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GABF sells out in record time- Here’s how the BA can improve the process to bring access to more.

2013 Great American Beer Festival Breweries Breakdown

The Great American Beer Festival sold out this year in a record 23 minutes. If you were lucky enough to get tickets, then congratulations – you are holding a golden ticket to the Superbowl of beer. If you were in a meeting, stuck in traffic, or even curing a hangover, tickets were gone before you had a chance at them. Unfortunately, you aren’t alone and are among many who are upset at the process currently in place for the event. Not only were festival goers locked out, but also breweries- a lose – lose situation.

Tristan previously covered the details on ways to score a ticket, so I won’t be discussing that, but rather some suggestions on what could be done better to allow more beer lovers to attend the GABF, because, really, that should be what the festival is all about-  spreading the love of craft beer.

Many people have pointed fingers at the Brewers Association, a not for profit organization who’s primary goal is to further the craft beer industry, hosts and puts on the event. While there have certainly been issues with brewery entries and event ticket distribution, the BA has already announced plans to revamp the brewery entry process. The ticket sales issue simply confirms that craft beer is growing and that the supply for tickets aren’t able to match the demands and the BA shouldn’t be at fault for the boon in event popularity. A change in ticket distribution is inevitable, but here is what I believe can be done to make it the event more accessible to those who want to attend next year:

1. Ditch Ticketmaster- While ticket sales were marginally less buggy than previous years, it wasn’t without it’s glitches. Ticketmaster, for the second year in a row, failed to enable the special login for the AHA member login in some instances, and while AHA members were only supposed to be allowed to purchase two tickets, Ticketmaster allowed the purchase of four.  This allowed general public to purchase tickets to the pre-sale shutting out several dues paying AHA members. Also, Ticketmaster should have the bandwidth and technology in place to accommodate the thousands trying to log in and process orders. But even those clicking the button the instant tickets went on sale were rolling the dice (myself included). A better sales service should be used that puts people in line to purchase tickets and Ticketmaster has failed to deliver after multiple years of the same issue. Tickets should be available for at least a few days to give people a fair shot. Perhaps spread the sale out with multiple ticket release times over a few days as well.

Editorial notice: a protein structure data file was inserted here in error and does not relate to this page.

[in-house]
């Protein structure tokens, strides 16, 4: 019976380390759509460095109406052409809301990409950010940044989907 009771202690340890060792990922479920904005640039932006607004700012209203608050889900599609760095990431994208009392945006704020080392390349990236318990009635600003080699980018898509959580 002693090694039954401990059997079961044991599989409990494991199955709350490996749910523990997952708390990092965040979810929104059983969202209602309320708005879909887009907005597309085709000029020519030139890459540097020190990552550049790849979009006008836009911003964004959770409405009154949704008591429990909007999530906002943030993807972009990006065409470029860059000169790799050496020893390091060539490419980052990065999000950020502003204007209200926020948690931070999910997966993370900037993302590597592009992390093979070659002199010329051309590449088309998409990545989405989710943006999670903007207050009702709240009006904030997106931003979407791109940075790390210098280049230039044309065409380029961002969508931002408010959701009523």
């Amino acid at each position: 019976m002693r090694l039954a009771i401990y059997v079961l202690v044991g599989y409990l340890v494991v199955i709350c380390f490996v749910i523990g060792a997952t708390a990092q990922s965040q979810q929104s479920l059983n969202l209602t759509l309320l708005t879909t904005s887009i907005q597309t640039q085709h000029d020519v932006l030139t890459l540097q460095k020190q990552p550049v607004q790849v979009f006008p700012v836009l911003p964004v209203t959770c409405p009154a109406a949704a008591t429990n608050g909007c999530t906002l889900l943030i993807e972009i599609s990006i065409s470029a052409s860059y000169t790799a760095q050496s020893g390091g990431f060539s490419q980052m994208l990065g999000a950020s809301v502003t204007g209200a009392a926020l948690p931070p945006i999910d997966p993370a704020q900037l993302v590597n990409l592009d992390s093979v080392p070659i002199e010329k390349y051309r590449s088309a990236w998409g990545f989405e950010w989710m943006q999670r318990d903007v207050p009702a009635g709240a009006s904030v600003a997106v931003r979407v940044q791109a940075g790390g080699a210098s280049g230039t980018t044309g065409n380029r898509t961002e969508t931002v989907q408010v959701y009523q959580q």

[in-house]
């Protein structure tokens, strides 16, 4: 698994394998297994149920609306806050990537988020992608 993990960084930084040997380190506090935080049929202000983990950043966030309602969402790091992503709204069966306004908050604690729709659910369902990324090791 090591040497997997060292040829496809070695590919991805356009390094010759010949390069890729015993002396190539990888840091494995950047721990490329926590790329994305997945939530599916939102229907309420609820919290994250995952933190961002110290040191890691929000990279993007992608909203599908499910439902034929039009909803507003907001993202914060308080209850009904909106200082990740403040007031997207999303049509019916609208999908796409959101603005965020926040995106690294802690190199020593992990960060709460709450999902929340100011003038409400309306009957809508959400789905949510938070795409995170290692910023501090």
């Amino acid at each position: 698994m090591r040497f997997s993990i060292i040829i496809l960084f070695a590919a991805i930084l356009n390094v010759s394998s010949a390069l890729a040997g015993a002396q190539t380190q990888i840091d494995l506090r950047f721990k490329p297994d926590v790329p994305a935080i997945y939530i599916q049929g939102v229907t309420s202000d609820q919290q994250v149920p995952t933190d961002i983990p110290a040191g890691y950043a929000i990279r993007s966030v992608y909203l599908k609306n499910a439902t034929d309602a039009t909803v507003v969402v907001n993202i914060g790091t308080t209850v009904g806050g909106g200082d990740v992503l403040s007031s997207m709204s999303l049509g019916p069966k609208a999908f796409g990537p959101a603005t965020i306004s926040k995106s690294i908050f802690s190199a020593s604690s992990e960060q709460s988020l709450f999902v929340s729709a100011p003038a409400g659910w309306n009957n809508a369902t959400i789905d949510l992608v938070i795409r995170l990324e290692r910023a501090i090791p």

1A. Curb the scalper market – This is something the BA can’t really control and isn’t at fault, but it truly is a problem and the BA has acknowledged it. However, with the current system, there isn’t much they can do about it. Why not link tickets directly to the purchasers by requiring matching IDs when presenting the tickets? Smaller beer fests have done this and gone ticketless where your ID is your ticket.  GABF could use a similar system and halt the secondary market for tickets – which go for up to 2x face value. While this method would certainly be more costly and require more man power, especially if tickets were being purchased for others, it would put the power back into the beer community and out of the hands of scalpers.

2. Limit AHA presales –  This may make some AHA members angry, but presales sold out in 90 minutes – nearly four times longer than sales to the general public. It isn’t uncommon for AHA members to purchase 4 tickets to each session and sell them to friends.

3. Expand the festival – This should be the easiest way to generate more capacity. Just add more sessions. Why can’t the GABF be a full week event? Double the amount of sessions. The demand is clearly there – Create the supply. if you build it, they will come. Of course the main argument against would be the beer provided by breweries, however clearly the demand for participating breweries has also grown.

4. Create standards for breweries allowed to enter – Why are there multiple tables for Rock Bottom Brewery? One for every location? Really? While each location does brew its own beer and recipes, they should have one big table or booth with their companies top 15 beers served. Reward the small businesses that most craft breweries are. The BA has addressed this issue and is currently considering alternatives to let more breweries in, which is detailed here. I think the alternative listed is also a good idea, but also will push some great beers out of the festival.

Lastly, unless you want to fork over some big bucks to attend the festival this year, remember, not all is lost. Make your own festival and visit all of the amazing craft breweries we have in Colorado – or wherever you may hail from. Create your own festival and have a good time!

Justin Hatfield is the founder of the Colorado Craft Beer Lovers Meetup. Join them here.

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